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Asthma

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Asthma is a chronic inflammatory disease of the lungs; it narrows the airway and makes breathing difficult. During an asthma attack, the airways become swollen, and the muscles around them tighten, making it very difficult for air to move in and out of the lungs; it may even become difficult to talk or do any physical activity. 

Asthma can be classified into two categories depending on how severe and frequent it is. If it comes and goes less than twice a week and if a patient feels normal between each attack, it is classified as intermittent asthma. However, if the attack occurs too frequently day and night and affects the patient’s daily activities, then it is said to be persistent asthma. 

Causes

It is often difficult to find a single direct cause for asthma, so a lot of factors have been linked to the increased risk of developing it; some of those factors include: 

  • Pregnancy.
  • Obesity.
  • Allergies.
  • Tobacco smoking.
  • Environmental factors such as air pollution. 
  • Genetic factors.
  • Hormonal factors, especially hormonal changes during the menstrual cycle and menopause. 
  • Strong emotional factors like fear, stress, depression or anxiety.
  • Respiratory infections include influenza (flu), common cold, COVID-19 virus, respiratory syncytial virus (RSV), and sinus infections.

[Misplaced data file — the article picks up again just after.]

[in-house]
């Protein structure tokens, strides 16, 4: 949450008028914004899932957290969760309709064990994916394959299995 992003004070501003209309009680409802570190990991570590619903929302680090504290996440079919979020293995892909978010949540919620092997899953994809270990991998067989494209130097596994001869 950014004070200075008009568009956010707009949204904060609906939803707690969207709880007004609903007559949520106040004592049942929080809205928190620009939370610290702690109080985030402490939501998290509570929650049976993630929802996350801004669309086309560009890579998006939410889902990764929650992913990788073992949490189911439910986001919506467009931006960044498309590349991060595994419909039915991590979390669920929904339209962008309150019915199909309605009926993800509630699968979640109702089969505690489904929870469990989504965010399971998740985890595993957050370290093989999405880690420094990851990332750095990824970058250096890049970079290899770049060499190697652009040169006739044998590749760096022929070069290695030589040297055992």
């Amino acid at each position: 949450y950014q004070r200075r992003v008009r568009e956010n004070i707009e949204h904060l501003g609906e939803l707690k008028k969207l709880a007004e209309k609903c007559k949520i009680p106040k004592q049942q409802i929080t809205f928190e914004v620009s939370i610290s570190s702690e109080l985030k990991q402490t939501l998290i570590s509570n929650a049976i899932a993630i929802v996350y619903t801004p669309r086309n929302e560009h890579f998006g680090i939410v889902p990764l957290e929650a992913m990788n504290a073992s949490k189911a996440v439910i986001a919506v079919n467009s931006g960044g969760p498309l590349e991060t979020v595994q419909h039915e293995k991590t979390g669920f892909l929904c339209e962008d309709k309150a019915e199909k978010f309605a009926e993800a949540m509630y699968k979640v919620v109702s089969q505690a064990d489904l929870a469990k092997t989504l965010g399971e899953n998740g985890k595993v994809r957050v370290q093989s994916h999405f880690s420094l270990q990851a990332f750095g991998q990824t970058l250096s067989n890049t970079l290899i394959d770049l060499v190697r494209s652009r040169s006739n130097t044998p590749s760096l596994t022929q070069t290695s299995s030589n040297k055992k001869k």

• Certain medications, such as aspirin and non-steroidal anti-inflammatory drugs (NSAIDs).

Symptoms of Asthma

The type of asthma you have will determine the symptoms you will get; however, the most common symptom of asthma is a squealing sound made when breathing, and the other symptoms to look out for include: 

  • Chest pain.
  • Coughing, especially at night, during exercise or when laughing.
  • Frequent infections.
  • Shortness of breath.
  • Anxiousness or panic.
  • Fatigue.
  • Tightness in the chest.
  • Rapid breathing.
  • Difficulty talking.
  • Trouble sleeping.

Treatment

There are quick-relief medications that help alleviate asthma symptoms and also long-term medications to control and reduce the number of attacks a person experiences. These medications include: 

  • Antibiotics for bronchitis and bacterial pneumonia.
  • Short and long-term bronchodilators to relax the muscles around the airways
  • A combination of bronchodilators and corticosteroids.
  • Anti-inflammatory medications, such as oral steroids for an acute attack or inhaled corticosteroids, for long-term maintenance.
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